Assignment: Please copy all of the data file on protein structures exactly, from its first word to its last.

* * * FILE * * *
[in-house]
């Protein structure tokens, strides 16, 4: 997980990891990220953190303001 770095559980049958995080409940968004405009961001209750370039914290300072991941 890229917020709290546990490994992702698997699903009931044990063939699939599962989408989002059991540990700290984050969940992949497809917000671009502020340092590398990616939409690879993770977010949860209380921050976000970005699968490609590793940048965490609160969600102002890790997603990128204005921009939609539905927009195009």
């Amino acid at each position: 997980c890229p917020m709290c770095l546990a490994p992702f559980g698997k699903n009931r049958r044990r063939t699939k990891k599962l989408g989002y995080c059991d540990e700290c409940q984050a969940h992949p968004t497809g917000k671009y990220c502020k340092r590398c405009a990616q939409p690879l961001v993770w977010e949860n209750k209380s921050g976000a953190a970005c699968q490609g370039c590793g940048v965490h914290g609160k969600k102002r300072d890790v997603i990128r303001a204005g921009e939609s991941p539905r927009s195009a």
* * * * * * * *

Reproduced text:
[in-house]
């Protein structure tokens, strides 16, 4: 997980990891990220953190303001 770095559980049958995080409940968004405009961001209750370039914290300072991941 890229917020709290546990490994992702698997699903009931044990063939699939599962989408989002059991540990700290984050969940992949497809917000671009502020340092590398990616939409690879993770977010949860209380921050976000970005699968490609590793940048965490609160969600102002890790997603990128204005921009939609539905927009195009």
């Amino acid at each position: 997980c890229p917020m709290c770095l546990a490994p992702f559980g698997k699903n009931r049958r044990r063939t699939k990891k599962l989408g989002y995080c059991d540990e700290c409940q984050a969940h992949p968004t497809g917000k671009y990220c502020k340092r590398c405009a990616q939409p690879l961001v993770w977010e949860n209750k209380s921050g976000a953190a970005c699968q490609g370039c590793g940048v965490h914290g609160k969600k102002r300072d890790v997603i990128r303001a204005g921009e939609s991941p539905r927009s195009a």